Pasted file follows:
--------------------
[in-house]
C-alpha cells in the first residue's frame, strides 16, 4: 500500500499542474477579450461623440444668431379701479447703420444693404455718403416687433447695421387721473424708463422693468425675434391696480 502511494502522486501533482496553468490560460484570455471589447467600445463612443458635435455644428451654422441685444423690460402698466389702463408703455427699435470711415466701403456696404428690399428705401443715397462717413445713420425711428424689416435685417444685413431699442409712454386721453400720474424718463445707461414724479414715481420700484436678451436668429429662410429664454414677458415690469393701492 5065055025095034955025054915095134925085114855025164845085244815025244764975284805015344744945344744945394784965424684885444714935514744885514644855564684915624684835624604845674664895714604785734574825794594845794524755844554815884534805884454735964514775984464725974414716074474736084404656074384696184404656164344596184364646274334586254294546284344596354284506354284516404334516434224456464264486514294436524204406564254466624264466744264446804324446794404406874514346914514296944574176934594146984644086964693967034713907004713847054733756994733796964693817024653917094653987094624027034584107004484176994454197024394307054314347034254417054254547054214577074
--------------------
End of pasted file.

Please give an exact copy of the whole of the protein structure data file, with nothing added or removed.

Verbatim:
[in-house]
C-alpha cells in the first residue's frame, strides 16, 4: 500500500499542474477579450461623440444668431379701479447703420444693404455718403416687433447695421387721473424708463422693468425675434391696480 502511494502522486501533482496553468490560460484570455471589447467600445463612443458635435455644428451654422441685444423690460402698466389702463408703455427699435470711415466701403456696404428690399428705401443715397462717413445713420425711428424689416435685417444685413431699442409712454386721453400720474424718463445707461414724479414715481420700484436678451436668429429662410429664454414677458415690469393701492 5065055025095034955025054915095134925085114855025164845085244815025244764975284805015344744945344744945394784965424684885444714935514744885514644855564684915624684835624604845674664895714604785734574825794594845794524755844554815884534805884454735964514775984464725974414716074474736084404656074384696184404656164344596184364646274334586254294546284344596354284506354284516404334516434224456464264486514294436524204406564254466624264466744264446804324446794404406874514346914514296944574176934594146984644086964693967034713907004713847054733756994733796964693817024653917094653987094624027034584107004484176994454197024394307054314347034254417054254547054214577074